Minocycline in the Treatment of Patients With Primary Sclerosing Cholangitis: Results of a Pilot Study

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Abstract

OBJECTIVES:

Primary sclerosing cholangitis (PSC) is a chronic cholestatic liver disease of young adults that is associated with significant morbidity and mortality. No effective medical therapy is available. Minocycline has been found to exert biological effects independent of its antimicrobial properties, including anti-inflammatory activities such as inhibition of inducible nitric oxide synthase, upregulation of interleukin 10, and direct suppressive effect on B- and T-cell function. Minocycline may also inhibit cell death pathways by reducing both proapoptotic and proinflammatory enzyme activation. We sought to investigate the safety and efficacy of minocycline among patients with PSC.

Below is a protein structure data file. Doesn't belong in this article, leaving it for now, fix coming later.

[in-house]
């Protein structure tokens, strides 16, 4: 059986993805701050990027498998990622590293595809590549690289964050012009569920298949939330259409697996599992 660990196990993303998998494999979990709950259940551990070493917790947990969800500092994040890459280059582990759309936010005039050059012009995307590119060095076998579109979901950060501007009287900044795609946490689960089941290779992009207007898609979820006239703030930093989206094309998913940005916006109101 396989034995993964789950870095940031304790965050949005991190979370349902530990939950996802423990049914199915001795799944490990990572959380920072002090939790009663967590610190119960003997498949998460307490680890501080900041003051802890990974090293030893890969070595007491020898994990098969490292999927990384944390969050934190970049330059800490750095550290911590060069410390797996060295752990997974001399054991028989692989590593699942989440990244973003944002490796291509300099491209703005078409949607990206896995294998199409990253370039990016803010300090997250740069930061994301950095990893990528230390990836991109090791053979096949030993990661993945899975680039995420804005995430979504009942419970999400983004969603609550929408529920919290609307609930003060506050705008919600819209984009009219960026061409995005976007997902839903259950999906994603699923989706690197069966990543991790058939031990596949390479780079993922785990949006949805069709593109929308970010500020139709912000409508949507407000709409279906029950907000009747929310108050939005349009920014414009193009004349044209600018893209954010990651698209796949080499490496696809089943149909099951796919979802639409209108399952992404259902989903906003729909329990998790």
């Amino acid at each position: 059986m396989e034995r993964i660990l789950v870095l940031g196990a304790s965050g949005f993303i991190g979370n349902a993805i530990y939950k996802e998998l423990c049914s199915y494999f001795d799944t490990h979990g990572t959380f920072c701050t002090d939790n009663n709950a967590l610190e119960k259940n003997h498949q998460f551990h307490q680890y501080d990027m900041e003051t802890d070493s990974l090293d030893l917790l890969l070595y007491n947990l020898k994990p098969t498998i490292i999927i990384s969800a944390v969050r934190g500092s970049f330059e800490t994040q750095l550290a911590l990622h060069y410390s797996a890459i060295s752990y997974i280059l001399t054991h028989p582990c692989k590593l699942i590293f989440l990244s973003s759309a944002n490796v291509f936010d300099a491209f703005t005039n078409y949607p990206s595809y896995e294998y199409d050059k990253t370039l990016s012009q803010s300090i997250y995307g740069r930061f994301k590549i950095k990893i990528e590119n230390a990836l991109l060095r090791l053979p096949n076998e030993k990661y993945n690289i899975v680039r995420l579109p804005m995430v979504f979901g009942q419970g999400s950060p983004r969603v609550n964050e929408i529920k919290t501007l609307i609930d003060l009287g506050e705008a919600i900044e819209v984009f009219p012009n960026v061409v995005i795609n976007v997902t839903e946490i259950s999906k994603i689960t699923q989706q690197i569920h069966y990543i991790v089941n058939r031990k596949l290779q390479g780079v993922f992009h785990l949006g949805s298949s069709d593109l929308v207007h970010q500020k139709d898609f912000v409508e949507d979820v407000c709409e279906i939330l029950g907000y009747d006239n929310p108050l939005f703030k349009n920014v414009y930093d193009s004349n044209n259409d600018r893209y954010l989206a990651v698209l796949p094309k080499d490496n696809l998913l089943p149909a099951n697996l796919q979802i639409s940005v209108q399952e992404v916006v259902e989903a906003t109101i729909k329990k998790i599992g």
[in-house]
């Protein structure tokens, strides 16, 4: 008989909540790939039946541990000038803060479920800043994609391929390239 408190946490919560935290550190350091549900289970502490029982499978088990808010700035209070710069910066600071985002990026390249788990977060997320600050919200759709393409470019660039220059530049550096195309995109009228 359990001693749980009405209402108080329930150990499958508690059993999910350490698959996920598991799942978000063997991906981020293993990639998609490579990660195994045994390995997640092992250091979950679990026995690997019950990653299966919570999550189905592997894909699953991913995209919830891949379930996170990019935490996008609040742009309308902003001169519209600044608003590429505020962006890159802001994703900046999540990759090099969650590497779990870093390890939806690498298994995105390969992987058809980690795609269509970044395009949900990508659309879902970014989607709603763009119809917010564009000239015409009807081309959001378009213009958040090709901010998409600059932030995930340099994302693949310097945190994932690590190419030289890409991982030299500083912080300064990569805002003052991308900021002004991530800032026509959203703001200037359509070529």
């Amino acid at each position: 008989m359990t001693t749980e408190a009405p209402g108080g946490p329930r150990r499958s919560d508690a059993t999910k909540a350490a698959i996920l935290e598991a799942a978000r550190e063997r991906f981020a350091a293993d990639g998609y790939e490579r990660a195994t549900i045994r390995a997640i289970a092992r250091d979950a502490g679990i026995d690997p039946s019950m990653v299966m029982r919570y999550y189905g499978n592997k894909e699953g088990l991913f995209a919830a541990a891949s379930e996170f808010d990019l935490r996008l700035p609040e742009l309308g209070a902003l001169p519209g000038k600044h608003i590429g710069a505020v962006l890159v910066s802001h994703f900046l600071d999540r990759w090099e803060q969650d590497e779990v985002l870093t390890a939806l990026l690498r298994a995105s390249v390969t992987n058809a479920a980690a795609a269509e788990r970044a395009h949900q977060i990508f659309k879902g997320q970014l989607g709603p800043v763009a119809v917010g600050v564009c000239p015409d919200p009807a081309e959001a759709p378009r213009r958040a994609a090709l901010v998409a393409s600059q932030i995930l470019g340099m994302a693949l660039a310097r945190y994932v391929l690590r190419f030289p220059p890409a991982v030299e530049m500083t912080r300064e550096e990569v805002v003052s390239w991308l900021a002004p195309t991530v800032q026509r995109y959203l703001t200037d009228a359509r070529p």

METHODS:

We evaluated the efficacy of minocycline in patients with PSC in a pilot study. Sixteen patients with PSC were enrolled. Minocycline, 100 mg orally twice daily, was given for 1 year.

RESULTS:

A statistically significant improvement in serum alkaline phosphatase activity (330 U/I vs. 265 U/I,P=0.04) and Mayo risk score (0.55 vs. 0.02,P=0.05) occurred with treatment. Serum bilirubin and albumin remained essentially unchanged while on treatment.

CONCLUSIONS:

The results of this pilot study indicate that minocycline is reasonably well tolerated and potentially effective in patients with PSC. These findings might be explained by the anti-inflammatory and antiapoptotic properties of minocycline. Though the data presented are too preliminary to support the clinical use of minocycline in the treatment of PSC at this time, its use should be further investigated.

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